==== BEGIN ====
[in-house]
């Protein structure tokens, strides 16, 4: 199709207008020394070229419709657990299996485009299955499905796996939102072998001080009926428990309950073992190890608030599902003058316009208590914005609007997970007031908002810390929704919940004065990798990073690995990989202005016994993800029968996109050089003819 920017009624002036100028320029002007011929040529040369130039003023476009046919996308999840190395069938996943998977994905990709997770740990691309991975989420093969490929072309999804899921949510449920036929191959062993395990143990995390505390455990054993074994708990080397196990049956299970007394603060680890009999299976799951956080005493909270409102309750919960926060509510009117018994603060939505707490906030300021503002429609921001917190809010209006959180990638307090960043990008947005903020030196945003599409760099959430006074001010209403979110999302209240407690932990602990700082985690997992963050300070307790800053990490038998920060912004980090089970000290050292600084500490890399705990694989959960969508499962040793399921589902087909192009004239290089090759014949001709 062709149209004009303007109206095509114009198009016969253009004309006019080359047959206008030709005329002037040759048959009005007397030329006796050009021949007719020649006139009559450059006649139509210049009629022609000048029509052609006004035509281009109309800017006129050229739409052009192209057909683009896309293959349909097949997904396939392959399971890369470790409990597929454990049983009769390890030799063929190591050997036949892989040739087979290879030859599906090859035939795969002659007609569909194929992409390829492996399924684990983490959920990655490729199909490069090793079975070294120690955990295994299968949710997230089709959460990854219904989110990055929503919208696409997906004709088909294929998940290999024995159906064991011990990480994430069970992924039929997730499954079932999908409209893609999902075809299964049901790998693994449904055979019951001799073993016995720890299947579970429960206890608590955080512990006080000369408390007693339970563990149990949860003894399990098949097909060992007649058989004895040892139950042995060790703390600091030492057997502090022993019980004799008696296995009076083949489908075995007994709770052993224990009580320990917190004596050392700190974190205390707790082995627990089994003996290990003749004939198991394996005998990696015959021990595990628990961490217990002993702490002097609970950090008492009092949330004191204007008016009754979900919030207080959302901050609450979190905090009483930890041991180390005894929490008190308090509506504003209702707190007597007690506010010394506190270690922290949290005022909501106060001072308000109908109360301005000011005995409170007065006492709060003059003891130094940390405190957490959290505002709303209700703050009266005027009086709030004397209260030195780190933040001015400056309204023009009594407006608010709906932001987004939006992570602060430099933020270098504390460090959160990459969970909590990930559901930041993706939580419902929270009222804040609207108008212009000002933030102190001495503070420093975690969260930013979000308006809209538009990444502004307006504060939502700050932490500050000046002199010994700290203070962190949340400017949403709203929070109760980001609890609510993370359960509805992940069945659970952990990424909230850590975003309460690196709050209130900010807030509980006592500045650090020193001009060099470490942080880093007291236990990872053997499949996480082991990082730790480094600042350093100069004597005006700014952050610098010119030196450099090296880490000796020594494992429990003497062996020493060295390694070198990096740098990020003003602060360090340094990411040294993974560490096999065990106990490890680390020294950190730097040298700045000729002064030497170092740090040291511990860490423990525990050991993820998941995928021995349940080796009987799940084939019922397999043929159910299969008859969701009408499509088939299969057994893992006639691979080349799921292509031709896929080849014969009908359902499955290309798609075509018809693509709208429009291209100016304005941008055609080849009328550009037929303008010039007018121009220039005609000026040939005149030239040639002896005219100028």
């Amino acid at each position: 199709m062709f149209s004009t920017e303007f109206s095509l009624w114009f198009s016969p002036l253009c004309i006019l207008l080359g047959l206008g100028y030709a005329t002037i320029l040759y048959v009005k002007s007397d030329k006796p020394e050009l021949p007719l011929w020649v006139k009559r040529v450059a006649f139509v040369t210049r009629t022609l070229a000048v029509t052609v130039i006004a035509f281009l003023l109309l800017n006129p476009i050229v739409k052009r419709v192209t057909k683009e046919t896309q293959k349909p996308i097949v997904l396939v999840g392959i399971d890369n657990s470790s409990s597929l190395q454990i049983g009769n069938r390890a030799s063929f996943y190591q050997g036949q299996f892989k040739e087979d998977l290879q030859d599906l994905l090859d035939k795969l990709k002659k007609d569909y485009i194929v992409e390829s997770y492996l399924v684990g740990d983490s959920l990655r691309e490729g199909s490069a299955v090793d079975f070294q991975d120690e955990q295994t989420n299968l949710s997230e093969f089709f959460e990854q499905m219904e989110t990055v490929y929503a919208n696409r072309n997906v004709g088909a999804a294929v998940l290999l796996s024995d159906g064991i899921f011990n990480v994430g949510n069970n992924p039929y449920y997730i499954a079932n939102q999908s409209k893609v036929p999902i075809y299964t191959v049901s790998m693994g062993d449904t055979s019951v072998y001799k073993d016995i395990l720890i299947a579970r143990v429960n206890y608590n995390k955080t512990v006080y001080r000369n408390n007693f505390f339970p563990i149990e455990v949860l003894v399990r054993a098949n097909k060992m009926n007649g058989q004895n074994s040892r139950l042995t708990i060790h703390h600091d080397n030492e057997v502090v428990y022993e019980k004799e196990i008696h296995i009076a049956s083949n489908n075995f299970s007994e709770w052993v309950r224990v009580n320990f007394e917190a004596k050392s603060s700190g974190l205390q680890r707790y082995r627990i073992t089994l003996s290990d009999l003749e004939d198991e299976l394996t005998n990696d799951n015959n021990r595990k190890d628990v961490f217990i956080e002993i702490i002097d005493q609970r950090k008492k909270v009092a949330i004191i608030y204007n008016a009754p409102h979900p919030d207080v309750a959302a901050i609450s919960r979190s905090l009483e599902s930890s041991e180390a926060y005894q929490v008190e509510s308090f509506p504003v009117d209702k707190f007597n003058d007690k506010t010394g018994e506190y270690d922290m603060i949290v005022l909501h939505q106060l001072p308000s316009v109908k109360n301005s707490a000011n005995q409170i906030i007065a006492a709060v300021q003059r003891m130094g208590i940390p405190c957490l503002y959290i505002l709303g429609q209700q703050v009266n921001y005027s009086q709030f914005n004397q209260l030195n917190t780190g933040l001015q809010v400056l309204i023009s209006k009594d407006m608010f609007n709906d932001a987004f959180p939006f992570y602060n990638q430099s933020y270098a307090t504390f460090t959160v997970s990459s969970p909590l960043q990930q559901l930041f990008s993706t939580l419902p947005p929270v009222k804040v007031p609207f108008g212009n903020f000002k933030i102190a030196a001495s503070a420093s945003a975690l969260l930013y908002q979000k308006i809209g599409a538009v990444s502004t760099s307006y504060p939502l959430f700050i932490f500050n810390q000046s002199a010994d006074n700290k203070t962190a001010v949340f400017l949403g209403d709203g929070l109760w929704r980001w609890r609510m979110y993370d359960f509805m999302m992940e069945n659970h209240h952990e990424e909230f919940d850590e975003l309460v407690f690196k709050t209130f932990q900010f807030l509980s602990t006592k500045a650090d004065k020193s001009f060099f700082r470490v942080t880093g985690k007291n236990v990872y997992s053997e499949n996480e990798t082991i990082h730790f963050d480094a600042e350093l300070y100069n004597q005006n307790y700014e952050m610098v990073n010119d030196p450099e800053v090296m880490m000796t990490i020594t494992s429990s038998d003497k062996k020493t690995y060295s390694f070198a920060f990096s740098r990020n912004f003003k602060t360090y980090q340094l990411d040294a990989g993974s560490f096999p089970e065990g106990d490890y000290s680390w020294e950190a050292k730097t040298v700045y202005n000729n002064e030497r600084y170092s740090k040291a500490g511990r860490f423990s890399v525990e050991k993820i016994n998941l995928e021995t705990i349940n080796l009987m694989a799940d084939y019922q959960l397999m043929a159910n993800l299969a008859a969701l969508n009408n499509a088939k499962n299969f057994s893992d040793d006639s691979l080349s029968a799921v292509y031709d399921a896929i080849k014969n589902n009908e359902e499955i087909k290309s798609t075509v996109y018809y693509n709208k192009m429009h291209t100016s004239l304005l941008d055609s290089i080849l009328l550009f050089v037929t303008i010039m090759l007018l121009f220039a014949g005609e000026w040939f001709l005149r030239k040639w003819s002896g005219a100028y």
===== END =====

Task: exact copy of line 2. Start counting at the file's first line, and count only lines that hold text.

């Protein structure tokens, strides 16, 4: 199709207008020394070229419709657990299996485009299955499905796996939102072998001080009926428990309950073992190890608030599902003058316009208590914005609007997970007031908002810390929704919940004065990798990073690995990989202005016994993800029968996109050089003819 920017009624002036100028320029002007011929040529040369130039003023476009046919996308999840190395069938996943998977994905990709997770740990691309991975989420093969490929072309999804899921949510449920036929191959062993395990143990995390505390455990054993074994708990080397196990049956299970007394603060680890009999299976799951956080005493909270409102309750919960926060509510009117018994603060939505707490906030300021503002429609921001917190809010209006959180990638307090960043990008947005903020030196945003599409760099959430006074001010209403979110999302209240407690932990602990700082985690997992963050300070307790800053990490038998920060912004980090089970000290050292600084500490890399705990694989959960969508499962040793399921589902087909192009004239290089090759014949001709 062709149209004009303007109206095509114009198009016969253009004309006019080359047959206008030709005329002037040759048959009005007397030329006796050009021949007719020649006139009559450059006649139509210049009629022609000048029509052609006004035509281009109309800017006129050229739409052009192209057909683009896309293959349909097949997904396939392959399971890369470790409990597929454990049983009769390890030799063929190591050997036949892989040739087979290879030859599906090859035939795969002659007609569909194929992409390829492996399924684990983490959920990655490729199909490069090793079975070294120690955990295994299968949710997230089709959460990854219904989110990055929503919208696409997906004709088909294929998940290999024995159906064991011990990480994430069970992924039929997730499954079932999908409209893609999902075809299964049901790998693994449904055979019951001799073993016995720890299947579970429960206890608590955080512990006080000369408390007693339970563990149990949860003894399990098949097909060992007649058989004895040892139950042995060790703390600091030492057997502090022993019980004799008696296995009076083949489908075995007994709770052993224990009580320990917190004596050392700190974190205390707790082995627990089994003996290990003749004939198991394996005998990696015959021990595990628990961490217990002993702490002097609970950090008492009092949330004191204007008016009754979900919030207080959302901050609450979190905090009483930890041991180390005894929490008190308090509506504003209702707190007597007690506010010394506190270690922290949290005022909501106060001072308000109908109360301005000011005995409170007065006492709060003059003891130094940390405190957490959290505002709303209700703050009266005027009086709030004397209260030195780190933040001015400056309204023009009594407006608010709906932001987004939006992570602060430099933020270098504390460090959160990459969970909590990930559901930041993706939580419902929270009222804040609207108008212009000002933030102190001495503070420093975690969260930013979000308006809209538009990444502004307006504060939502700050932490500050000046002199010994700290203070962190949340400017949403709203929070109760980001609890609510993370359960509805992940069945659970952990990424909230850590975003309460690196709050209130900010807030509980006592500045650090020193001009060099470490942080880093007291236990990872053997499949996480082991990082730790480094600042350093100069004597005006700014952050610098010119030196450099090296880490000796020594494992429990003497062996020493060295390694070198990096740098990020003003602060360090340094990411040294993974560490096999065990106990490890680390020294950190730097040298700045000729002064030497170092740090040291511990860490423990525990050991993820998941995928021995349940080796009987799940084939019922397999043929159910299969008859969701009408499509088939299969057994893992006639691979080349799921292509031709896929080849014969009908359902499955290309798609075509018809693509709208429009291209100016304005941008055609080849009328550009037929303008010039007018121009220039005609000026040939005149030239040639002896005219100028």